15 Biggest Complaints From Middle Children

Madeline Holler | Sep 17, 2019 Big Kid
15 Biggest Complaints From Middle Children
Image: Twenty20

15 Biggest Complaints From Middle Children
Twenty20

Middle child syndrome isn’t actually a thing, researchers argue. The idea that those siblings who fall between the youngest and the oldest possess certain personality traits just doesn’t hold, according to all of the recent research. But that doesn’t keep middle children from complaining about their station in life. All eyes are on the oldest, while all hearts beat for the youngest ... being in the middle, whether or not it's actually a real pathology, does tend to yield some of the same frustrations and joys for a lot of kids ... which, yes, can lead to some of the same issues coming up as adults. So while we're all individuals and middle child syndrome isn't as cut-and-dried as we used to think -- and some people still do! -- there really are some certain complaints that tend to come up. 

And whether or not the being a middle child really has its own specific traits, that doesn't mean there aren't a lot of feelings about this particular position in the birth order. For any mom who is thinking about her middle child right now and wondering what she can do for that child, consider the consequences of being a middle child. We can all empathize with the feeling we're not doing as great a job as we could be for our middle child (and really, it's OK. Nobody's perfect, after all). And while there may not be a particular syndrome to being an only child, that doesn't mean there aren't some curious truths about being a middle kid or what a child's birth order may say about his personality

  • Eccentric Choices Go Unnoticed

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    Eccentric Choices Go Unnoticed
    Twenty20

    Even when they do weird stuff -- sing loudly in the shower, come home with tattoos, decide to eat only foods that start with the letter “t” -- others barely bat an eye. Middle children who are trying to get attention hate that.

  • They Remember Their Last Day as the Baby

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    They Remember Their Last Day As The Baby
    Twenty20

    Middle children never forget the day they found out a new baby would be pushing them out of the coveted “youngest child” spot. They remember what they were wearing -- and what the baby was wearing -- when it came home and started its 20-year-long attention-grabbing nonsense.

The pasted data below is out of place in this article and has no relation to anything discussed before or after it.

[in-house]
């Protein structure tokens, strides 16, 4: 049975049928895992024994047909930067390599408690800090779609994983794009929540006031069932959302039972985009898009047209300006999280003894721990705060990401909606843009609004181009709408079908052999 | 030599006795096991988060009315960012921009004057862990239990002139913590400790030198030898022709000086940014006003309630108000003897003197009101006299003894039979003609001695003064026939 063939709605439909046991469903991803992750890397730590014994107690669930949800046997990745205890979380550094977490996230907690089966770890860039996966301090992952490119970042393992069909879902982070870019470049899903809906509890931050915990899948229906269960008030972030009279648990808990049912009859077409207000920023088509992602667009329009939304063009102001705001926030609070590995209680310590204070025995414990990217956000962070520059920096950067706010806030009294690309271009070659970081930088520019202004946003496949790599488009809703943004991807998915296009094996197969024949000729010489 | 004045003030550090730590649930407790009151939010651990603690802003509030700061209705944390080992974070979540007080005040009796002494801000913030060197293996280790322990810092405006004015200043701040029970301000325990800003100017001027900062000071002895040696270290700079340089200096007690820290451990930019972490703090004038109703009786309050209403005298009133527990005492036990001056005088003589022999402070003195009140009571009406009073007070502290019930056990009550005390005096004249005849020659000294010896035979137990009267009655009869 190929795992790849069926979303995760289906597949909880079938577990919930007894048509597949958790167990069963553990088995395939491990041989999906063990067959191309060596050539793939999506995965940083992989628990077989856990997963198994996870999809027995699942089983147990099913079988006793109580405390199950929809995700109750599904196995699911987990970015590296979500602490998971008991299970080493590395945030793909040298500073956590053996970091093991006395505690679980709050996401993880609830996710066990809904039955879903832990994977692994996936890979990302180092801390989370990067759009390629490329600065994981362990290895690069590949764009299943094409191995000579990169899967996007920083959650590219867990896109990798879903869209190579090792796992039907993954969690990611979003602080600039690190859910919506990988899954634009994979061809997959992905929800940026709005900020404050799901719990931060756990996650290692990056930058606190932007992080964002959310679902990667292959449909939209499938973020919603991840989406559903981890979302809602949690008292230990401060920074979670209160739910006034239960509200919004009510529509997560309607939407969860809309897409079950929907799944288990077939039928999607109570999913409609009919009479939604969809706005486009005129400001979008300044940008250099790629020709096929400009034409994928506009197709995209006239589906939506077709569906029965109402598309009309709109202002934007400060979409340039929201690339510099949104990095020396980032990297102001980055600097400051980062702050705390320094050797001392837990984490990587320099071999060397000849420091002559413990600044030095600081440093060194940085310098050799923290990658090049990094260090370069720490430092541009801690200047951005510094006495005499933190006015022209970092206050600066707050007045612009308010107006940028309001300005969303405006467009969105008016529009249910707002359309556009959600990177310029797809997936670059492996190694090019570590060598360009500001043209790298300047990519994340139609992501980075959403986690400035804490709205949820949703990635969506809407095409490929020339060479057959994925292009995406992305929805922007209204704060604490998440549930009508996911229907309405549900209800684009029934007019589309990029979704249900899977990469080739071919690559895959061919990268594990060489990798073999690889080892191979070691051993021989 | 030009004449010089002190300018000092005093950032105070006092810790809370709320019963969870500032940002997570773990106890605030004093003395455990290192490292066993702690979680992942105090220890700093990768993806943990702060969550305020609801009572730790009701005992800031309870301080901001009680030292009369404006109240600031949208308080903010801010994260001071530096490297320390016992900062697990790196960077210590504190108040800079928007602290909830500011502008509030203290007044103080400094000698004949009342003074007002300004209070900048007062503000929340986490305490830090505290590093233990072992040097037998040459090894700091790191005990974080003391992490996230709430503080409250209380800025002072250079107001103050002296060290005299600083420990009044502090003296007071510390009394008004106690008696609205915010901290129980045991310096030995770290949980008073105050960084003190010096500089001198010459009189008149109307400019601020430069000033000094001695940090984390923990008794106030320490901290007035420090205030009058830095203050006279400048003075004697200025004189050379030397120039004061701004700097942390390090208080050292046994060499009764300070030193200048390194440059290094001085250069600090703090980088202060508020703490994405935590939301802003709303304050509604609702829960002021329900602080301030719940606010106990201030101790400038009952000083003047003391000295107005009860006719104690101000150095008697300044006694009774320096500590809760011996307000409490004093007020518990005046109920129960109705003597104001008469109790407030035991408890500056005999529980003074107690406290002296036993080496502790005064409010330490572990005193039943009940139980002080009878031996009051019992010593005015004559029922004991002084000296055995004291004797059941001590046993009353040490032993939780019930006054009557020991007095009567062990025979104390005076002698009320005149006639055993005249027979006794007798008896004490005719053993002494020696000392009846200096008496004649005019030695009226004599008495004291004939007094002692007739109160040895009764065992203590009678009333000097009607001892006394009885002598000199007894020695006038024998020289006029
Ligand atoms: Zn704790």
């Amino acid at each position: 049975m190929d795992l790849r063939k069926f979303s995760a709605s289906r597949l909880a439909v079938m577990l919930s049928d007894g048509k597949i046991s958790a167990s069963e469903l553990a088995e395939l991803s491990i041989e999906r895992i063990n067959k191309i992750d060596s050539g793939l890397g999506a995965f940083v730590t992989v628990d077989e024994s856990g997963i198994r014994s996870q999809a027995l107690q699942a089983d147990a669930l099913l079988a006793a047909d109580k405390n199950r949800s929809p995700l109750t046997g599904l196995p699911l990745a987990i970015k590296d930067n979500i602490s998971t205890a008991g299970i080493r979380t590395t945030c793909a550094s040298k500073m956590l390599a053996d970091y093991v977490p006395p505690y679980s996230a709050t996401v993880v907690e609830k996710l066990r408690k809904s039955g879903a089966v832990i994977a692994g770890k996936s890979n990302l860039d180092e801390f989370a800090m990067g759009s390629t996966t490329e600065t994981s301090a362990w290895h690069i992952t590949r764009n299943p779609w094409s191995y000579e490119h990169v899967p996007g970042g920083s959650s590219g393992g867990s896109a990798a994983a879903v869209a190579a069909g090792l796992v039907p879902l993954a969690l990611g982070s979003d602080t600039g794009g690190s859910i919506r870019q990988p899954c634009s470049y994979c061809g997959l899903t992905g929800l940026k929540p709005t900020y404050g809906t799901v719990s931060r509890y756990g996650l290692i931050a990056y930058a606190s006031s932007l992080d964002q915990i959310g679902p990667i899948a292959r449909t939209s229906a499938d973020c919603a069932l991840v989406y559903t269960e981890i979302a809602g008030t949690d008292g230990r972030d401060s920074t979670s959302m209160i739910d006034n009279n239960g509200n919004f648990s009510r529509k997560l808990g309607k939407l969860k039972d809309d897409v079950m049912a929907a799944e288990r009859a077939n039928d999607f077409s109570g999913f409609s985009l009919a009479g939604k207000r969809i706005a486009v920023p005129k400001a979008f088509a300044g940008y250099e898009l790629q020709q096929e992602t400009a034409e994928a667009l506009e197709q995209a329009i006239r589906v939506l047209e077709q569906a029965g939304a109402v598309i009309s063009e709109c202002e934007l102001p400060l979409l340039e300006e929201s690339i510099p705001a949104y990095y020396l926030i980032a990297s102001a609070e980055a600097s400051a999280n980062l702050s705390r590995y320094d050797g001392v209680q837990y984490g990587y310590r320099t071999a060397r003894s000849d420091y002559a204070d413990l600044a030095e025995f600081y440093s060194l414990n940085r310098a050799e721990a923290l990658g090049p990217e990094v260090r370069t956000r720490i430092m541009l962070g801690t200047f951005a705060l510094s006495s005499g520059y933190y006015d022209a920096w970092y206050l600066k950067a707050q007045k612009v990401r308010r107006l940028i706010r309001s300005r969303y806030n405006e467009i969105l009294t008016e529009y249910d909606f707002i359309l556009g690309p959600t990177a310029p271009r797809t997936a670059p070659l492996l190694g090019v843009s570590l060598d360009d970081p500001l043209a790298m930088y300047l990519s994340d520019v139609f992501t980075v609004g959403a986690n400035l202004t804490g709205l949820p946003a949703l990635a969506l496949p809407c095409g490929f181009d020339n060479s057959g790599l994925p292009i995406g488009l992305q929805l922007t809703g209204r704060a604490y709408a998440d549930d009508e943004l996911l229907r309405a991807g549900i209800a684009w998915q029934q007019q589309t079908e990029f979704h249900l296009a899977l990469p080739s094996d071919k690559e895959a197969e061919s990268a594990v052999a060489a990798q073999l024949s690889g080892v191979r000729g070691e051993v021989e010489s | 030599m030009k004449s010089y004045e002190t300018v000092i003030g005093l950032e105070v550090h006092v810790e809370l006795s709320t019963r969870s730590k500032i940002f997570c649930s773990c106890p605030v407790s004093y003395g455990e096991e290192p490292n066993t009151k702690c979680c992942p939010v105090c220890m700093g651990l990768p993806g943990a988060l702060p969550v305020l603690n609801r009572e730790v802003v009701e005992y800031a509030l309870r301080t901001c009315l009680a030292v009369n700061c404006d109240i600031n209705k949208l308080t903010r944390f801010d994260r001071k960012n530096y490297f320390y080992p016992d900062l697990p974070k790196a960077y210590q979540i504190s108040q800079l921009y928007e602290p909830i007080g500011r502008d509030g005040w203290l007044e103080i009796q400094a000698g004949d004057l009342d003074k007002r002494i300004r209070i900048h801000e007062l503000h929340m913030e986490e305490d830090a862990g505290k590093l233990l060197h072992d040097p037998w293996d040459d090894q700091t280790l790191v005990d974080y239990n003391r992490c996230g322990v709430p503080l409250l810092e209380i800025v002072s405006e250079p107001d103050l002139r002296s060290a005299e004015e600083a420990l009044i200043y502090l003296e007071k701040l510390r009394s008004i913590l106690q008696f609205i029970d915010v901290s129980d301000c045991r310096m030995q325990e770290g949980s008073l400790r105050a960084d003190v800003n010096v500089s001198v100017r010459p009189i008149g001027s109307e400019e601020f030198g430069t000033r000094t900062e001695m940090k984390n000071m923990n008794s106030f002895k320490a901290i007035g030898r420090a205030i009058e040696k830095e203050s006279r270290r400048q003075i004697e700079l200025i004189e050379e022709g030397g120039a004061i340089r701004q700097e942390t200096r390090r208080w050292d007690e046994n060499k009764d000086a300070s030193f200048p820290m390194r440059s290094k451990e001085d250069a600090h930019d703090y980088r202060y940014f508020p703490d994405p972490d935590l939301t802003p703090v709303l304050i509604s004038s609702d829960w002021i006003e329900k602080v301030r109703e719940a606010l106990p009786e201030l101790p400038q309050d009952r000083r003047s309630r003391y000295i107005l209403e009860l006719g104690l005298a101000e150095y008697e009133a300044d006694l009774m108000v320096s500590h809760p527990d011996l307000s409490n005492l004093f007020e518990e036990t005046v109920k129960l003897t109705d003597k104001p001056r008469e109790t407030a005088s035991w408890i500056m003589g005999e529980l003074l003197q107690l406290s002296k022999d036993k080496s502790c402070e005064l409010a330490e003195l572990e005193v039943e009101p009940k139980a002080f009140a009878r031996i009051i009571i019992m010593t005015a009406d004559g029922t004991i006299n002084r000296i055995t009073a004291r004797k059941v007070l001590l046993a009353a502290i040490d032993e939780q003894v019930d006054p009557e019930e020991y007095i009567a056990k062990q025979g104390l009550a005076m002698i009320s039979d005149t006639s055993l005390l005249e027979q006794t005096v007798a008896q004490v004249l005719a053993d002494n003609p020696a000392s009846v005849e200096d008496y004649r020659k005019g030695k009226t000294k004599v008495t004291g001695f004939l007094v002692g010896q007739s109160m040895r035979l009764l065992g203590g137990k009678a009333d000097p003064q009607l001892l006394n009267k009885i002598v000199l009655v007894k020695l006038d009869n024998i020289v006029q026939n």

• They Never Get Their Own Room

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    They Never Get Their Own Room
    Twenty20

    Middle children who never had their own bedrooms are particularly bitter. Either they had to share with the oldest, because they were both girls, or with the youngest, because that wouldn’t be fair to the oldest. Wait ... since when did “fair” matter?

  • The Fighting

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    The Fighting
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    Middle children get painted as skilled negotiators and peacemakers for good reason. The other two, perched atop the oldest child/sweet baby pedestals, constantly fight, and the only one with enough sense has to step in before someone really gets hurt.

  • The Forced Independence

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    The Forced Independence
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    Sure, independence is a great quality to have. But it’s not as if middle children have a choice in the matter. While parents and the oldest wring their hands over every new situation, and the baby might hurt himself or grow up and leave mom and dad childless, the middle child is busy just getting things done. No fear. No roadblocks. Just one foot in front of the other, not bothering to even ask for help. (Because the answer would be, “Wait just a minute.”)

  • They Don't Get To Decide Anything

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    They Don't Get To Decide Anything
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    Which flavor of ice cream? Where to go on vacation? Who gets to go first on the swings? Middle children never get to answer these questions, which are either pitched at the experienced eldest or the needy littlest. For the record, the answer is chocolate swirl, Disneyland, and me.